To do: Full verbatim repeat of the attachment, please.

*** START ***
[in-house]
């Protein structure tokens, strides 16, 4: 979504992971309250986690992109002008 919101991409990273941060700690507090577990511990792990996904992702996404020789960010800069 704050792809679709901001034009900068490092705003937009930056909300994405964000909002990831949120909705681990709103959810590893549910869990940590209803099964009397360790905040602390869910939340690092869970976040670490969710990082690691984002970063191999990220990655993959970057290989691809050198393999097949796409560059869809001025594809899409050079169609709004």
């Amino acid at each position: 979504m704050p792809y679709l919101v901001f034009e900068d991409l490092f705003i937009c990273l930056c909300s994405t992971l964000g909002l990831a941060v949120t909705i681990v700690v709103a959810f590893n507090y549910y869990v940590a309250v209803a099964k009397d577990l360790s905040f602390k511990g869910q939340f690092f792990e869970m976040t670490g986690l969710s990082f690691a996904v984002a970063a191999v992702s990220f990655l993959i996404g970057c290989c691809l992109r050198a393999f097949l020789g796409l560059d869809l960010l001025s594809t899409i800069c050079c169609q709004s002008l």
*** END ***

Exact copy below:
[in-house]
């Protein structure tokens, strides 16, 4: 979504992971309250986690992109002008 919101991409990273941060700690507090577990511990792990996904992702996404020789960010800069 704050792809679709901001034009900068490092705003937009930056909300994405964000909002990831949120909705681990709103959810590893549910869990940590209803099964009397360790905040602390869910939340690092869970976040670490969710990082690691984002970063191999990220990655993959970057290989691809050198393999097949796409560059869809001025594809899409050079169609709004």
């Amino acid at each position: 979504m704050p792809y679709l919101v901001f034009e900068d991409l490092f705003i937009c990273l930056c909300s994405t992971l964000g909002l990831a941060v949120t909705i681990v700690v709103a959810f590893n507090y549910y869990v940590a309250v209803a099964k009397d577990l360790s905040f602390k511990g869910q939340f690092f792990e869970m976040t670490g986690l969710s990082f690691a996904v984002a970063a191999v992702s990220f990655l993959i996404g970057c290989c691809l992109r050198a393999f097949l020789g796409l560059d869809l960010l001025s594809t899409i800069c050079c169609q709004s002008l």